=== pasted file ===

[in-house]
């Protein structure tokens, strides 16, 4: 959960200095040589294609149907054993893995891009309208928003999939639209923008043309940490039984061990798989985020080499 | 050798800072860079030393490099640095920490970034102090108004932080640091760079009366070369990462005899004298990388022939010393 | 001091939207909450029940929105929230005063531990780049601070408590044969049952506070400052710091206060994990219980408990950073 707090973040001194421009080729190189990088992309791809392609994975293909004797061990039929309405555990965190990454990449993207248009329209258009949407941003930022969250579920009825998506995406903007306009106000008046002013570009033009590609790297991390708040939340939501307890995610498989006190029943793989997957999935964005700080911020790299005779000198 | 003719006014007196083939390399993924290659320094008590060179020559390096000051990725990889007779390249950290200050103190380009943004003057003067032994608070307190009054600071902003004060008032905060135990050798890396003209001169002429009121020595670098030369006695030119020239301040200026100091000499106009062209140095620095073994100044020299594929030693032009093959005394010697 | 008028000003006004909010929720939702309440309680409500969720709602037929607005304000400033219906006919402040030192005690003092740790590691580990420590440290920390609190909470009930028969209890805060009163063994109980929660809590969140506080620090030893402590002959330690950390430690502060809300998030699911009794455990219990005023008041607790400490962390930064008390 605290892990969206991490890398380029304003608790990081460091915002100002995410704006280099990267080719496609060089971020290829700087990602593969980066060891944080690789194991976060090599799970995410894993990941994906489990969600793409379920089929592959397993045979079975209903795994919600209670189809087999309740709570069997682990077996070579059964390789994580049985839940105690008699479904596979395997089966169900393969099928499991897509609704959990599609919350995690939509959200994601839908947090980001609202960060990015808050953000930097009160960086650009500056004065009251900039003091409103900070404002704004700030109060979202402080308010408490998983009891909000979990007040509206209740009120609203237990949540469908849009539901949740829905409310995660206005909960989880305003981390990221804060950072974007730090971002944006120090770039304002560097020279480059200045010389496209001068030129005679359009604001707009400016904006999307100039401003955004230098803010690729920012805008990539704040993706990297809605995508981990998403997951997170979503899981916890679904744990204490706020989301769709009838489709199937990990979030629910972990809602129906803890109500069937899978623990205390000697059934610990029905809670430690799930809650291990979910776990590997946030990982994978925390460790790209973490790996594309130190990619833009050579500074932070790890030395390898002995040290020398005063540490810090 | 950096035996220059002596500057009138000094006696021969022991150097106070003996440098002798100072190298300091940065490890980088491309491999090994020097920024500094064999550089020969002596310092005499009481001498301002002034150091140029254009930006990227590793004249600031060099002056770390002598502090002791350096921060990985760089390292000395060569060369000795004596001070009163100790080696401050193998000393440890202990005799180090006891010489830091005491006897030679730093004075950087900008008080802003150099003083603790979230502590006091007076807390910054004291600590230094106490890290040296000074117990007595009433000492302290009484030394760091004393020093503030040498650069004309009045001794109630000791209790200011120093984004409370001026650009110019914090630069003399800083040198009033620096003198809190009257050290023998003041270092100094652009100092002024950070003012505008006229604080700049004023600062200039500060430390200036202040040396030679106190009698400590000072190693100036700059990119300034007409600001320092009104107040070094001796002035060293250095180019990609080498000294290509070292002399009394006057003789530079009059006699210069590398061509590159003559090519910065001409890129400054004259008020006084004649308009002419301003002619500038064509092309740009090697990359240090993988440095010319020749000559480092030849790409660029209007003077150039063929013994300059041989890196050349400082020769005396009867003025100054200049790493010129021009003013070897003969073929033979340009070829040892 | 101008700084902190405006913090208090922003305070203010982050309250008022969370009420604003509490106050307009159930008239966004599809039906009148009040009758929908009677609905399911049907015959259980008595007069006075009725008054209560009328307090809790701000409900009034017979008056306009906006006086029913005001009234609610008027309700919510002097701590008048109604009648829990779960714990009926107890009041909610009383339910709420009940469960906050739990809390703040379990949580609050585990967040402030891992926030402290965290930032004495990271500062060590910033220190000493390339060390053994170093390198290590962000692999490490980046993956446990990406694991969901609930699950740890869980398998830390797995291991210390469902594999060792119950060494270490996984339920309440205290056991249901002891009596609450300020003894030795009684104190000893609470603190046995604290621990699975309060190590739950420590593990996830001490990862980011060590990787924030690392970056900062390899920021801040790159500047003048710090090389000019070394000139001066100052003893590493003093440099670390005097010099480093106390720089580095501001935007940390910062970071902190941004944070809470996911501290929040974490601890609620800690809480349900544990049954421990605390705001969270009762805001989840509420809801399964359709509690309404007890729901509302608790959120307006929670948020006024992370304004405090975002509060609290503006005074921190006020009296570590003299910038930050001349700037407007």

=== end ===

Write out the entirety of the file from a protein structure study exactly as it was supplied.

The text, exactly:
[in-house]
């Protein structure tokens, strides 16, 4: 959960200095040589294609149907054993893995891009309208928003999939639209923008043309940490039984061990798989985020080499 | 050798800072860079030393490099640095920490970034102090108004932080640091760079009366070369990462005899004298990388022939010393 | 001091939207909450029940929105929230005063531990780049601070408590044969049952506070400052710091206060994990219980408990950073 707090973040001194421009080729190189990088992309791809392609994975293909004797061990039929309405555990965190990454990449993207248009329209258009949407941003930022969250579920009825998506995406903007306009106000008046002013570009033009590609790297991390708040939340939501307890995610498989006190029943793989997957999935964005700080911020790299005779000198 | 003719006014007196083939390399993924290659320094008590060179020559390096000051990725990889007779390249950290200050103190380009943004003057003067032994608070307190009054600071902003004060008032905060135990050798890396003209001169002429009121020595670098030369006695030119020239301040200026100091000499106009062209140095620095073994100044020299594929030693032009093959005394010697 | 008028000003006004909010929720939702309440309680409500969720709602037929607005304000400033219906006919402040030192005690003092740790590691580990420590440290920390609190909470009930028969209890805060009163063994109980929660809590969140506080620090030893402590002959330690950390430690502060809300998030699911009794455990219990005023008041607790400490962390930064008390 605290892990969206991490890398380029304003608790990081460091915002100002995410704006280099990267080719496609060089971020290829700087990602593969980066060891944080690789194991976060090599799970995410894993990941994906489990969600793409379920089929592959397993045979079975209903795994919600209670189809087999309740709570069997682990077996070579059964390789994580049985839940105690008699479904596979395997089966169900393969099928499991897509609704959990599609919350995690939509959200994601839908947090980001609202960060990015808050953000930097009160960086650009500056004065009251900039003091409103900070404002704004700030109060979202402080308010408490998983009891909000979990007040509206209740009120609203237990949540469908849009539901949740829905409310995660206005909960989880305003981390990221804060950072974007730090971002944006120090770039304002560097020279480059200045010389496209001068030129005679359009604001707009400016904006999307100039401003955004230098803010690729920012805008990539704040993706990297809605995508981990998403997951997170979503899981916890679904744990204490706020989301769709009838489709199937990990979030629910972990809602129906803890109500069937899978623990205390000697059934610990029905809670430690799930809650291990979910776990590997946030990982994978925390460790790209973490790996594309130190990619833009050579500074932070790890030395390898002995040290020398005063540490810090 | 950096035996220059002596500057009138000094006696021969022991150097106070003996440098002798100072190298300091940065490890980088491309491999090994020097920024500094064999550089020969002596310092005499009481001498301002002034150091140029254009930006990227590793004249600031060099002056770390002598502090002791350096921060990985760089390292000395060569060369000795004596001070009163100790080696401050193998000393440890202990005799180090006891010489830091005491006897030679730093004075950087900008008080802003150099003083603790979230502590006091007076807390910054004291600590230094106490890290040296000074117990007595009433000492302290009484030394760091004393020093503030040498650069004309009045001794109630000791209790200011120093984004409370001026650009110019914090630069003399800083040198009033620096003198809190009257050290023998003041270092100094652009100092002024950070003012505008006229604080700049004023600062200039500060430390200036202040040396030679106190009698400590000072190693100036700059990119300034007409600001320092009104107040070094001796002035060293250095180019990609080498000294290509070292002399009394006057003789530079009059006699210069590398061509590159003559090519910065001409890129400054004259008020006084004649308009002419301003002619500038064509092309740009090697990359240090993988440095010319020749000559480092030849790409660029209007003077150039063929013994300059041989890196050349400082020769005396009867003025100054200049790493010129021009003013070897003969073929033979340009070829040892 | 101008700084902190405006913090208090922003305070203010982050309250008022969370009420604003509490106050307009159930008239966004599809039906009148009040009758929908009677609905399911049907015959259980008595007069006075009725008054209560009328307090809790701000409900009034017979008056306009906006006086029913005001009234609610008027309700919510002097701590008048109604009648829990779960714990009926107890009041909610009383339910709420009940469960906050739990809390703040379990949580609050585990967040402030891992926030402290965290930032004495990271500062060590910033220190000493390339060390053994170093390198290590962000692999490490980046993956446990990406694991969901609930699950740890869980398998830390797995291991210390469902594999060792119950060494270490996984339920309440205290056991249901002891009596609450300020003894030795009684104190000893609470603190046995604290621990699975309060190590739950420590593990996830001490990862980011060590990787924030690392970056900062390899920021801040790159500047003048710090090389000019070394000139001066100052003893590493003093440099670390005097010099480093106390720089580095501001935007940390910062970071902190941004944070809470996911501290929040974490601890609620800690809480349900544990049954421990605390705001969270009762805001989840509420809801399964359709509690309404007890729901509302608790959120307006929670948020006024992370304004405090975002509060609290503006005074921190006020009296570590003299910038930050001349700037407007």